David’s Curtlo Expedition Rig

Coming up with names for all these bikes can be daunting at times. I try to ask myself a few questions, ranging from, “what was the owner’s motivation for commissioning the bike?” “is there already a nomenclature established?” and most importantly, “what are people in the comments going to say?” In a few cases, the names are the by-product of a joint “safety meeting” or a string of texts like with Benedict’s 2020 S-Works Fuse Ultra Baja Buggie. Over the past few months, there have been a lot of 27.5+ hardtails, moonlighting as bikepacking rigs on the site and simply labeling David’s Curtlo as another isn’t 100% honest.

You see, it isn’t just a 27.5+ hardtail. David contacted Curtlo while he was living in Seattle to build a bikepacking mountain bike. He wanted extra braze-ons, clearance for 3″ tires and a geometry that can accommodate an extra 30lbs of gear on his bike. It wasn’t until getting down to brass tactics that Curtlo engineered the frame to take a beating while loaded, and keep on ticking. Kinda like how you can be really drunk and fall, only to get up the next morning unscathed.

Curtlo added gussets, used resilient tubing and ensured the geometry would be perfect for David, who as you might have guessed, isn’t the tallest human being. There’s even a hidden internal dropper post sheath in the bottom bracket. Packing all this into a frame, while still having the ability to fit water bottles for normal shred sessions was important for David. Making the bike work for its intended usage and more was mandatory for Curtlo, who used this opportunity to design his first 27.5+ bike.

David’s componentry choices with Hadley Hubs and a NSB chainring were a breath of fresh air with all the King and Wolf Tooth I photograph and the bike’s color and stance showed that Curtlo makes rockin’ mountain bikes.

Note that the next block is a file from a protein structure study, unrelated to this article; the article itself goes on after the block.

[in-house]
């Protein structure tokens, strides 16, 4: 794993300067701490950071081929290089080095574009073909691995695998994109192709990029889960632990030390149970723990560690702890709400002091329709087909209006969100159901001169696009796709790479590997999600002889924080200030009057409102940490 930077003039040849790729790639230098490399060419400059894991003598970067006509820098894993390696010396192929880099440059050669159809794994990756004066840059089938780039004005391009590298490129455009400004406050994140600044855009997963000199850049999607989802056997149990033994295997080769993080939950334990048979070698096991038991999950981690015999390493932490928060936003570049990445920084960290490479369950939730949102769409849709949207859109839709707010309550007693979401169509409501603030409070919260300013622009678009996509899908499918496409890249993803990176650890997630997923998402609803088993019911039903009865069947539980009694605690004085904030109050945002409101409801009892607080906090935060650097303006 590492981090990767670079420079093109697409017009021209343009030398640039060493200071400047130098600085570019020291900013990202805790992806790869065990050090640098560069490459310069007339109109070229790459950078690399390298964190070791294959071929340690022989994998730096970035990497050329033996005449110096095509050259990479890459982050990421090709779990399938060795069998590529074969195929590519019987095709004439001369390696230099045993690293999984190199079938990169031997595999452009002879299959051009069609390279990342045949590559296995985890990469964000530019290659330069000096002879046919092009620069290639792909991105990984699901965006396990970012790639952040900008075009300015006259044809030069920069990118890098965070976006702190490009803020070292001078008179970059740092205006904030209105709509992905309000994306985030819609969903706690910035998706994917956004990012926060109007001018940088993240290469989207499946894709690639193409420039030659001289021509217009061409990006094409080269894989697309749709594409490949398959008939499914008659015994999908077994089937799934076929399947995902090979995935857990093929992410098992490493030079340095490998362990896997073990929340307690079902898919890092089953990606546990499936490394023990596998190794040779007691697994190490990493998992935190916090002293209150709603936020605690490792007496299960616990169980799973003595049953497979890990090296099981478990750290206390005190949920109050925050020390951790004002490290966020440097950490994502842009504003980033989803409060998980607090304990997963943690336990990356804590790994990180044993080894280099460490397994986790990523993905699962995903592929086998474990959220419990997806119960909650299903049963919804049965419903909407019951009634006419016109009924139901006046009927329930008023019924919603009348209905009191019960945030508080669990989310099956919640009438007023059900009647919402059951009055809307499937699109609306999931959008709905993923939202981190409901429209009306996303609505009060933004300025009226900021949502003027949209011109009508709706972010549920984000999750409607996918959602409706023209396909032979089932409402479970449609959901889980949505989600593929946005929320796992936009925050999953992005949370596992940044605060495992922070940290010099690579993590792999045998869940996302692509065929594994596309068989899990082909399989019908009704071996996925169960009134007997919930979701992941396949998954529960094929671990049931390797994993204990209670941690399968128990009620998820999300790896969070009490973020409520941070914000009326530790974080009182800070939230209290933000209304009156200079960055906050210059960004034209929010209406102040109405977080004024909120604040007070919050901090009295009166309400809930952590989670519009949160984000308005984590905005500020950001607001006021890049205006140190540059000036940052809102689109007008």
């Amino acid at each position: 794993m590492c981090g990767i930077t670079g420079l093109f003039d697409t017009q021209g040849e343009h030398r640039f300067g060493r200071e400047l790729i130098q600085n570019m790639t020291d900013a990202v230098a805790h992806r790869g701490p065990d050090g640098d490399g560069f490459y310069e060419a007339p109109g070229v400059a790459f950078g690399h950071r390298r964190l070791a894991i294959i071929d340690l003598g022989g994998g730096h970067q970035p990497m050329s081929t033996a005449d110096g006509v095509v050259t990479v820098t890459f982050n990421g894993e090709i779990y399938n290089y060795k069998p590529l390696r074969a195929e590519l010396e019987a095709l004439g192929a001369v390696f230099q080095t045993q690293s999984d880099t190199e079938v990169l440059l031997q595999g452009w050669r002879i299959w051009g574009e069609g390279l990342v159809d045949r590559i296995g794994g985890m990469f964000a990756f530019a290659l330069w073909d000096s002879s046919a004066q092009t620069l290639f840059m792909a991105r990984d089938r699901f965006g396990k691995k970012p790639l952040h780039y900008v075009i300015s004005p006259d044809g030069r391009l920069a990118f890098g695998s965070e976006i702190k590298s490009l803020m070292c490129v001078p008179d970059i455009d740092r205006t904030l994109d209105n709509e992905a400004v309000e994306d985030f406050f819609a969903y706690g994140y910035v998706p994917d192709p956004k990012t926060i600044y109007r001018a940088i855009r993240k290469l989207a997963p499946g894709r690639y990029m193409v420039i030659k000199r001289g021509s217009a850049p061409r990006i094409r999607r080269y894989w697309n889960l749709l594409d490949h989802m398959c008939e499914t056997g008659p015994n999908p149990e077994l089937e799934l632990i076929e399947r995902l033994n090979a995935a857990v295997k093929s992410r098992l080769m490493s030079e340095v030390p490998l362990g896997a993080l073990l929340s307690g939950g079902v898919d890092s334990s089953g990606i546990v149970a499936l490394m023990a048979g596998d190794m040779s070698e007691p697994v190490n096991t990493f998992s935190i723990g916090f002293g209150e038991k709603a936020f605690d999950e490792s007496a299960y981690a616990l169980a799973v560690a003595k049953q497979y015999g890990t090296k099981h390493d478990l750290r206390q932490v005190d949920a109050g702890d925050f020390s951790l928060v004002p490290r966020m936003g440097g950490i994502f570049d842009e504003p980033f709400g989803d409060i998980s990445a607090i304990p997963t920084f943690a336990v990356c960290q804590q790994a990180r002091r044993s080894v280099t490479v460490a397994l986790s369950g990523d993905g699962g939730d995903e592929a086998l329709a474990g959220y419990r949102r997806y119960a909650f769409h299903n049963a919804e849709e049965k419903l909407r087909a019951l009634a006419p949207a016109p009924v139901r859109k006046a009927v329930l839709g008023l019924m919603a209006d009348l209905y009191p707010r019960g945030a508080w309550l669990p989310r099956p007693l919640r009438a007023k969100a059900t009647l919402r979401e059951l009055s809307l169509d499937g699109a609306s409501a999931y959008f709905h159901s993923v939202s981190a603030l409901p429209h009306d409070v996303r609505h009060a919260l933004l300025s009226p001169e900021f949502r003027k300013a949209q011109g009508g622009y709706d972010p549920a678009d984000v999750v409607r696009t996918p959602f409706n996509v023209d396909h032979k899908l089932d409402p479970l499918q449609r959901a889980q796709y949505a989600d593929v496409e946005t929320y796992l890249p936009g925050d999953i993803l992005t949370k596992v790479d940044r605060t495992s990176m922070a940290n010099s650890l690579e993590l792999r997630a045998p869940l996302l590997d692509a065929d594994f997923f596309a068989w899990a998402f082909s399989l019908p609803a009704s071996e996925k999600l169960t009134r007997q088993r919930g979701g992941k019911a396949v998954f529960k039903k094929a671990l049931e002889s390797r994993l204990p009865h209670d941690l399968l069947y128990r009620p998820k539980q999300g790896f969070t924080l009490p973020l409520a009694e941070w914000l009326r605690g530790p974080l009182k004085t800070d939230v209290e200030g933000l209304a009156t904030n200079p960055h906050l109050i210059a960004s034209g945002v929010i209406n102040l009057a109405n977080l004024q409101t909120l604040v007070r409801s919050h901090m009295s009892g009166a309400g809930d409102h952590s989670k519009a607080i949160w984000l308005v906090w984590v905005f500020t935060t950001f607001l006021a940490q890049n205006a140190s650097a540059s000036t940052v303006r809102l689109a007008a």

• JP Coates

    Begging for Skinwalls

    • singlespeedscott


  • Patrick Murphy

    That headtube junction with fillet brazed gussets is gorgeous! Love the dichotomy of welds and FB areas.

    I remember Hadley hubs were major bike candy back in the early 2000s, like a more obscure slightly cheaper Chris King or something – cool to see some on a fresh build!

  • boomforeal

    i imagine i’m in the minority, but i love the rack and fender braze-on’s, keeping open the possibility that the frame could be kept in comission as a commuter or something down the road should it be replaced by some new hotness

    any insight into the reason behind the spacer + neg-rise stem combo?

    • PGH_small_adventures

      I agree. The more options, the better.

    • Nealipo

      Personally, I would flip the stem. But whatevs

      • rocketman

        flip the stem = ape hangers

    • Doug Curtiss

      Hi guys. As the builder, I figured I’d chime in here. The bar position and head tube length dictated what happened with the stem angle. The design was specific do David’s riding position. Also, there needed to be enough head tube length to accommodate the down and top tube intersection and to ensure enough straight portion of steerer tube to work with the headset, etc… It was a fun build, but then again….they all are. Cheers, Doug

      • boomforeal

        oh wow. so the bars actually end up lower than if you slammed a straight stem? cool

      • Chris Kyle

        Doug, what’s the stack and reach on this? Just curious…it looks my size.

        • Doug Curtiss

          Hey Chris, The Stack is 22.86” (58.1cm) and the Reach is 15.25” (38.74cm).

  • PGH_small_adventures

    I’ve always wanted to try a bike with this type of geometry, where you are sitting more in the frame than over it.

  • Nealipo

    #19 is a great photo

  • Talabardio

    So great to see Doug Curtiss get some publicity. His fine work is also bizarrely inexpensive.

    • David Kessler

      I’ll second that! If I had to go down to N = 1, my Curtlo CX is the one I’d hang on to.

  • I’m not getting tired of bikes like this. So versatile and rad. Is this one boosty boost or 142?

  • Vegilasagna

    Nice looking bike, but that head tube length to fork length ratio, combined with what is essentially two half tubes joined by a fillet with some voids in it makes me a little concerned about the likelihood of the turny end staying attached to the pedally part of the frame if Dave gets a little too aggro.

  • David Lazerwitz

    Awesome photos and write-up! It’s a super fun ride and Doug is great to work with.

  • rocketman

    super nice rig.. Doug always does a great job for a good price

  • Reminds me of a Surly Instigator!

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